Monday, October 13, 2008

Information Flows

Our football team has had a fairly disappointing year. Rightly
or wrongly, people blame the head coach and have been calling for his
dismissal. They have been complaining about how much he was paid, and
that he had a long-term contract.

At the end of the big economics class, right after the professor
dismissed the class, some guy stood up and announced "Bowden got
fired!" About half the class started cheering. The professor did not
seem to mind.*

As I was walking back to my office, I noticed a greater than usual
amount of people talking on mobile phones, and overheard at least two
comments about the dismissal. One of them was about how the
university had to pay to buy out his contract. I estimate that
everyone on campus who cared about football knew the fact within the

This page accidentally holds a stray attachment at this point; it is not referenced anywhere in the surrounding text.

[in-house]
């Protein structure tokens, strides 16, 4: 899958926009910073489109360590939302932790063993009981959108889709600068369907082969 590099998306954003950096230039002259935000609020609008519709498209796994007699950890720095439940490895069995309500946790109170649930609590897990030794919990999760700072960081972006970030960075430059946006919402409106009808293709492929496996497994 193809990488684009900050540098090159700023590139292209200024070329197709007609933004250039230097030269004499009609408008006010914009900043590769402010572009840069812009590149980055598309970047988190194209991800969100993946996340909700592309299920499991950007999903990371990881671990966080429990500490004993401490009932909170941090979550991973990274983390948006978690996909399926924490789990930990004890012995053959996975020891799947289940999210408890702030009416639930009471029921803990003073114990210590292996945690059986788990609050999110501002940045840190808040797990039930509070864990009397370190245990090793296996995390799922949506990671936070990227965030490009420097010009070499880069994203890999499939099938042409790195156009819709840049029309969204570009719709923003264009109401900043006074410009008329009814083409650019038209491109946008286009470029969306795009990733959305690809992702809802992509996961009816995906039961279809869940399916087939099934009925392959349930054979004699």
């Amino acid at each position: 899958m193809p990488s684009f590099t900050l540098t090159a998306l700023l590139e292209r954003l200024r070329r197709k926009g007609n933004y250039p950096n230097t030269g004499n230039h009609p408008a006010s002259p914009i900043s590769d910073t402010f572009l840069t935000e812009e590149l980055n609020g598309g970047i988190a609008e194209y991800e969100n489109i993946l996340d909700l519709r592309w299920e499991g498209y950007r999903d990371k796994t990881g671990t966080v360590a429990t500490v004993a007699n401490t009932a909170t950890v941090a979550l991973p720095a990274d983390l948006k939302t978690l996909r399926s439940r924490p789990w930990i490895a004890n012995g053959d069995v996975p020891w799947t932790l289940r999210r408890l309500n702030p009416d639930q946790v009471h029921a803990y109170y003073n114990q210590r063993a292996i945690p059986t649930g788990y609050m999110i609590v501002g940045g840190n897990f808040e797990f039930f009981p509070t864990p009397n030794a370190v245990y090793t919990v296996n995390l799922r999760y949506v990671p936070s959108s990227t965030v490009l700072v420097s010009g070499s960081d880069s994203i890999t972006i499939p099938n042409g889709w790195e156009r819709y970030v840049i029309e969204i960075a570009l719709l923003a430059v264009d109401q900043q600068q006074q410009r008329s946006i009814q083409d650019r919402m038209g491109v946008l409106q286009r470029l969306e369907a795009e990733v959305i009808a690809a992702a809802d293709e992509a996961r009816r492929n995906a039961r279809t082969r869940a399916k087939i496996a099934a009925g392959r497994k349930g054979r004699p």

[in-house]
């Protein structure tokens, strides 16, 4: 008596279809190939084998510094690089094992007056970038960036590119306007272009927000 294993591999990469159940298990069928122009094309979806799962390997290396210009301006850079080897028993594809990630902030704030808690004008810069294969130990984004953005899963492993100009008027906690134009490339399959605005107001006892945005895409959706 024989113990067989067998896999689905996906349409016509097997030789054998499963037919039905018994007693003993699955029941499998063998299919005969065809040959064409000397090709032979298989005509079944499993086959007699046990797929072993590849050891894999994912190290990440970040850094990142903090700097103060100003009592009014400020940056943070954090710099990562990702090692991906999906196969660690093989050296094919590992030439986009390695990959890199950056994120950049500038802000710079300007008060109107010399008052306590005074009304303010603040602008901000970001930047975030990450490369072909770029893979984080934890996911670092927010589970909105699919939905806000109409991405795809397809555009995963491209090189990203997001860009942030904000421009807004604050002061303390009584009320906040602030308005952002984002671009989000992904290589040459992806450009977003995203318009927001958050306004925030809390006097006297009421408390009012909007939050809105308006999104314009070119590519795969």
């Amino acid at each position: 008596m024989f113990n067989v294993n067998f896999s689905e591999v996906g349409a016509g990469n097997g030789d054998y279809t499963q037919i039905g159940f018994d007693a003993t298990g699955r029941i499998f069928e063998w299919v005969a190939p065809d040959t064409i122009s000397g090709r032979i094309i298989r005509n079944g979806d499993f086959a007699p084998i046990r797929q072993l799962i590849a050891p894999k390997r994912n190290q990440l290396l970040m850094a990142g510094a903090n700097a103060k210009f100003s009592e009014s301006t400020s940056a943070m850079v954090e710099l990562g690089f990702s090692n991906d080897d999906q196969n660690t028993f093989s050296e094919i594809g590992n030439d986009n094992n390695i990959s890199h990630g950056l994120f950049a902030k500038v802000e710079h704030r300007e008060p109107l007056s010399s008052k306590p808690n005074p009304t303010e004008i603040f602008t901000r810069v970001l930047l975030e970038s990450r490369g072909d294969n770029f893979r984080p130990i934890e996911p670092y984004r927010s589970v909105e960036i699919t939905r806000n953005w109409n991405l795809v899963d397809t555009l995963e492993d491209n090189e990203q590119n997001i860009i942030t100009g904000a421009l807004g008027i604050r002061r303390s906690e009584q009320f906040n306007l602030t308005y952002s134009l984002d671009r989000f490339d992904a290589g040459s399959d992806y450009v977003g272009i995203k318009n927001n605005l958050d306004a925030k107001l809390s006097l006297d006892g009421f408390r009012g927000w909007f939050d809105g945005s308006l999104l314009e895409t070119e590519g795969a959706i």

hour of its announcement. Out of curiosity, I checked Wikipedia
shortly after I got back to my office. It had already been updated.

I decided to get in on the action. The homework assignment that I
give out tomorrow will include the following problem:

Problems 18-20 use the following information. You are a football
coach. You are currently working at C--- University, and you have
a contract promising you $2 million per year for the next three years.
You are paid a lump sum at the beginning of the year. (The first
year's salary is not discounted). The interest rate is 10%. You know
that you could get a job at another school that paid $1 million a year
for the next three years, in lump sums at the beginning of each year.
18. What is the net present value of your C--- contract?

19. What is your opportunity cost of working at C---?

20. If C--- decides to buy out your contract and dismiss you, how
much must they pay you?

* Texting on cell phones and messaging in laptops are endemic in the
class. The professor makes no attempt to stop it, as long as it does
not disrupt other people. But if your cell phone rings, he will make
you stand up and apologize to the class.

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